The kids LOVED the lesson that day and I could verify that as we had school observers come into my classroom at the end of the lesson (this happens frequently at Metro) while the kids were taking a schoolwide survey, boring. I sadly said to the adults that they had missed all of the excitement when.... One of my students enthusiatically jumped up and explained to them the entire day's lesson. She ran over to me asking for her groups' flow chart so that she could explain it to the observers before telling them about the fly swatter game.

Overall, I LOVED the lesson and got great feedback from my administrator. She offered that I should add a postassessment onto assistments for my own feedback, which I proceeded to create that afternoon for next year :) Oh, and this semesters' algebra 2 class LOVED conics, unlike previous classes. GO CONICS!!!

Angry Birds Launching Quadratics

I can't give credit to myself for developing the Angry Birds project but I will say that my kids thought I was pretty darn awesome for assigning the project!! Initially, there were groans and whines that they had another project to do, but after each project, I actually had a student inform me that he loved my projects and that he put aside his organic chemistry to do them (he is a smarty pants and LOVED writing a children's book).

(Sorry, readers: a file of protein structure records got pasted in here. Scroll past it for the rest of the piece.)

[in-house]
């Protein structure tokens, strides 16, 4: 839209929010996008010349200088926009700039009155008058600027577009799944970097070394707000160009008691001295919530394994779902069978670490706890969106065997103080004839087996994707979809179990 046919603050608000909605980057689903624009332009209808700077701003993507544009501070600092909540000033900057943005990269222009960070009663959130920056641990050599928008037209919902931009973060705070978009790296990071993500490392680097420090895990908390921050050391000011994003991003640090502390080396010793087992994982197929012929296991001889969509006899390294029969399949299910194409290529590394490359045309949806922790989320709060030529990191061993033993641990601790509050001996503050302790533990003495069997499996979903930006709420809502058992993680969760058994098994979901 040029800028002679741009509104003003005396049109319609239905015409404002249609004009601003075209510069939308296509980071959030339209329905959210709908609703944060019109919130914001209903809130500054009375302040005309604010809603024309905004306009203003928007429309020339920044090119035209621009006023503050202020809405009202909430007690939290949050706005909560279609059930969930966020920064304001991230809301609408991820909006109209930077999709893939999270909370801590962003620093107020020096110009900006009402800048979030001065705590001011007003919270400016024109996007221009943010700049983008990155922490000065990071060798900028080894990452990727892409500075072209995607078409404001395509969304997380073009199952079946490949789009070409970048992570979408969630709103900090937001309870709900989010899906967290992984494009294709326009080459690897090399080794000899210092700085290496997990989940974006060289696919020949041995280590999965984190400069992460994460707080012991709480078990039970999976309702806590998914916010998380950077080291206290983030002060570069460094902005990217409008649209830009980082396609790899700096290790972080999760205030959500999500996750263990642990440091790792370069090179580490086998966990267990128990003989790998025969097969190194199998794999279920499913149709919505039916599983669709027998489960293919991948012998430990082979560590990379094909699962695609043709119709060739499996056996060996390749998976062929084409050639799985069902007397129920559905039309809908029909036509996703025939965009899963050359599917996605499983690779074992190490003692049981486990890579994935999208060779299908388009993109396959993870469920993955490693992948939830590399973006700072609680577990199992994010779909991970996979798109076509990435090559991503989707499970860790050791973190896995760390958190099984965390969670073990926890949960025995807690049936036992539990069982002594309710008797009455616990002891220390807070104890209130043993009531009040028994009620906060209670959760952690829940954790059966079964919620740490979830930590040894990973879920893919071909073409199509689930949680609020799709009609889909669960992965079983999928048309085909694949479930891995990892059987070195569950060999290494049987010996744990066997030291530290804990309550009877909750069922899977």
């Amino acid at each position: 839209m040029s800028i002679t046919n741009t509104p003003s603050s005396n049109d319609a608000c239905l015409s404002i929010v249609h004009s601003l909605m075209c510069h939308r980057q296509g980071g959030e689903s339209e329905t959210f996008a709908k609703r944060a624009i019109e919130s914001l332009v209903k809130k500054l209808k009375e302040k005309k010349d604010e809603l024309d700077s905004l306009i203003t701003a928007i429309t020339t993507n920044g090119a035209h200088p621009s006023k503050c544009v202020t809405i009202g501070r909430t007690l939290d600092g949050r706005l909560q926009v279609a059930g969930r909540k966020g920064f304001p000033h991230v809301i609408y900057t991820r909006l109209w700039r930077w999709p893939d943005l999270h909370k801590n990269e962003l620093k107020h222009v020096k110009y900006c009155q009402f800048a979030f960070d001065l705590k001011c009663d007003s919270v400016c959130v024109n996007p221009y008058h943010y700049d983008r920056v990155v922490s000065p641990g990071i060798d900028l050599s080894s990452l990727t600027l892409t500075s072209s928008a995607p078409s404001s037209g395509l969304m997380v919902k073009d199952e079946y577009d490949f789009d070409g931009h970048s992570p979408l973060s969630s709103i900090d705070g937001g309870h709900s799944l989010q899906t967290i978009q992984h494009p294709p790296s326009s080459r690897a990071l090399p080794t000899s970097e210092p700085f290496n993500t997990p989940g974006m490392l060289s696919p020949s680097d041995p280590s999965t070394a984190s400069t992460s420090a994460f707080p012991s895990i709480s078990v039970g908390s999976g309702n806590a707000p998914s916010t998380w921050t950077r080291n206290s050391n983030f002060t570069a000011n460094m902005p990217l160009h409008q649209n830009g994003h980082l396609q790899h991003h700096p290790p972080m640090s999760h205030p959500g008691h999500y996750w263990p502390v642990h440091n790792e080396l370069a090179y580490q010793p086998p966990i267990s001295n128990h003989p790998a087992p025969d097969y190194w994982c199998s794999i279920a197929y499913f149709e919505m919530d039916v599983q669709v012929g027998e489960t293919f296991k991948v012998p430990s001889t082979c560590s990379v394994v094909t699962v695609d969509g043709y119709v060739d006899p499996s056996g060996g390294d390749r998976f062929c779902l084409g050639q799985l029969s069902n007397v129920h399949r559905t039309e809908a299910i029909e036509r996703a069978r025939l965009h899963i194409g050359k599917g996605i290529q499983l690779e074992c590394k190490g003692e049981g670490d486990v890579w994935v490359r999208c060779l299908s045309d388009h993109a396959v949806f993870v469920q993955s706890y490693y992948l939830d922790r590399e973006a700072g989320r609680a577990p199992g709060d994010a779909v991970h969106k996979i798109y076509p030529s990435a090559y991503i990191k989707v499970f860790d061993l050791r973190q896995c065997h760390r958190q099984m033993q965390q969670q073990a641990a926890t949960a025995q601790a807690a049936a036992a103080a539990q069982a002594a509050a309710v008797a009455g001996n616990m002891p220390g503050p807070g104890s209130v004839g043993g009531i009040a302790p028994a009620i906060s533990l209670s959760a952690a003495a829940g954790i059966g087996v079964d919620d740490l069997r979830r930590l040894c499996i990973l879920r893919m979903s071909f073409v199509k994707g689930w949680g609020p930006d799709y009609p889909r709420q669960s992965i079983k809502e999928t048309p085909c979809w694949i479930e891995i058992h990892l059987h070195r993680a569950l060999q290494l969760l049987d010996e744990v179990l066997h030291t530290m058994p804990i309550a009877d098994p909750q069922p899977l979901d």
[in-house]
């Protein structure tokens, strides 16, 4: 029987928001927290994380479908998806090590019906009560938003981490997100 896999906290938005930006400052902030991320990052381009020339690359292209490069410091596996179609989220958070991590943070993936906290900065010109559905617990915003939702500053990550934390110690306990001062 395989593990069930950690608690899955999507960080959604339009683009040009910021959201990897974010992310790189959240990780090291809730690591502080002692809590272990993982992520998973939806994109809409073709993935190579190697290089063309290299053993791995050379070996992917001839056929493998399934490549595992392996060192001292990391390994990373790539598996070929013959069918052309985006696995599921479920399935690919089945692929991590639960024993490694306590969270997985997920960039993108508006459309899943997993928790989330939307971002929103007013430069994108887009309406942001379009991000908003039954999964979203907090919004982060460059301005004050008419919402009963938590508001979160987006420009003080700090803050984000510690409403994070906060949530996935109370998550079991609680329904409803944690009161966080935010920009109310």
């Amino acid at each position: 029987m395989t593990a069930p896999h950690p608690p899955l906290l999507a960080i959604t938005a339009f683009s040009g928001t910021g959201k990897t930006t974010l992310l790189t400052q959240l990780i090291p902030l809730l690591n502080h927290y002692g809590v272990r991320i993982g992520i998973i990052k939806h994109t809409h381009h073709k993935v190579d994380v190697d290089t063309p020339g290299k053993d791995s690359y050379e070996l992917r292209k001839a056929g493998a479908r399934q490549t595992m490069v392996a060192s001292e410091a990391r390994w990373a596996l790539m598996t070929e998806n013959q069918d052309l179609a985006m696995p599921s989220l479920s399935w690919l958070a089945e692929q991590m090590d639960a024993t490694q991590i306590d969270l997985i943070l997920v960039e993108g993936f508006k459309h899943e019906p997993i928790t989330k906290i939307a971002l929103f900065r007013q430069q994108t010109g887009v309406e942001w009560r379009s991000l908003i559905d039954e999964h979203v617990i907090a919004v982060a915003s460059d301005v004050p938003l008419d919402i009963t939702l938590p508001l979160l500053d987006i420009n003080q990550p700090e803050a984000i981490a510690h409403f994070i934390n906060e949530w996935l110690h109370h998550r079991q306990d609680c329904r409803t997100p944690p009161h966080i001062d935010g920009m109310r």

Before assigning the project, I did give my kids a "real world" warmup problem that I found on the lovely pinterest via teacherspayteachers. This was a great introduction as it allowed for the kids to discuss with me why negative x and y values shouldn't matter in these contexts (allowing for points to be deducted in the angry birds projects, mwahaha). It also got them thinking about other uses of quadratics and how questions could be phrased.




So I give you credit Mr. Orr, you rocked my socks and you rocked my kids' socks.




I did tweak the rubric ever so slightly after looking at a few of them. One aspect of this project that I really did like was giving the students' the CHOICE in working with a group or individually. This saved my butt this semester when a parent emailed me asking me: "What are you going to do about the fact that my child worked on his group project completely alone?" I love conversations about children's choices :) Another thing that I loved is the requirement of domain and range. Our students don't see piecewise functions until trigonometry so the concept of being restricted was VERY difficult for my kiddos. I really thought that this firmed up that idea :)